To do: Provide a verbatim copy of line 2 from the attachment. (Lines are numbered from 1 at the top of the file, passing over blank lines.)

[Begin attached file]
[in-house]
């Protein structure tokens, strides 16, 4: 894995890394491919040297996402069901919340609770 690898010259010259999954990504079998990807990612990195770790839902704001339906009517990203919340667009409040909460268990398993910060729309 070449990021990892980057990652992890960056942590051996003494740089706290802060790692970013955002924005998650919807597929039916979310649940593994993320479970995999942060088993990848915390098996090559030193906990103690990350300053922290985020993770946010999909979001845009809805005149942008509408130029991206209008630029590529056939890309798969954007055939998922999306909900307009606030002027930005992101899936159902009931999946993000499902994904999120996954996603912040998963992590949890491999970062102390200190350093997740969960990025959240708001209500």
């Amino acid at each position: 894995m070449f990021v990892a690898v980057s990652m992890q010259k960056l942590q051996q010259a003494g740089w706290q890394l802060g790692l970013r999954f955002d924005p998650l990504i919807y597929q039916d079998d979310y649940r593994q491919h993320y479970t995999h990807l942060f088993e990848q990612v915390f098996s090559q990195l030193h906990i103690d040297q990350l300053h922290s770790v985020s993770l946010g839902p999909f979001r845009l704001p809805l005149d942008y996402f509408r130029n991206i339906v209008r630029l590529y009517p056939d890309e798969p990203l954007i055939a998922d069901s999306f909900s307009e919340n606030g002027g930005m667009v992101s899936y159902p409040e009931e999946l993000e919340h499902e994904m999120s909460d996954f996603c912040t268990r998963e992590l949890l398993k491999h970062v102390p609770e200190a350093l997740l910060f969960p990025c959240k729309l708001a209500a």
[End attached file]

């Protein structure tokens, strides 16, 4: 894995890394491919040297996402069901919340609770 690898010259010259999954990504079998990807990612990195770790839902704001339906009517990203919340667009409040909460268990398993910060729309 070449990021990892980057990652992890960056942590051996003494740089706290802060790692970013955002924005998650919807597929039916979310649940593994993320479970995999942060088993990848915390098996090559030193906990103690990350300053922290985020993770946010999909979001845009809805005149942008509408130029991206209008630029590529056939890309798969954007055939998922999306909900307009606030002027930005992101899936159902009931999946993000499902994904999120996954996603912040998963992590949890491999970062102390200190350093997740969960990025959240708001209500």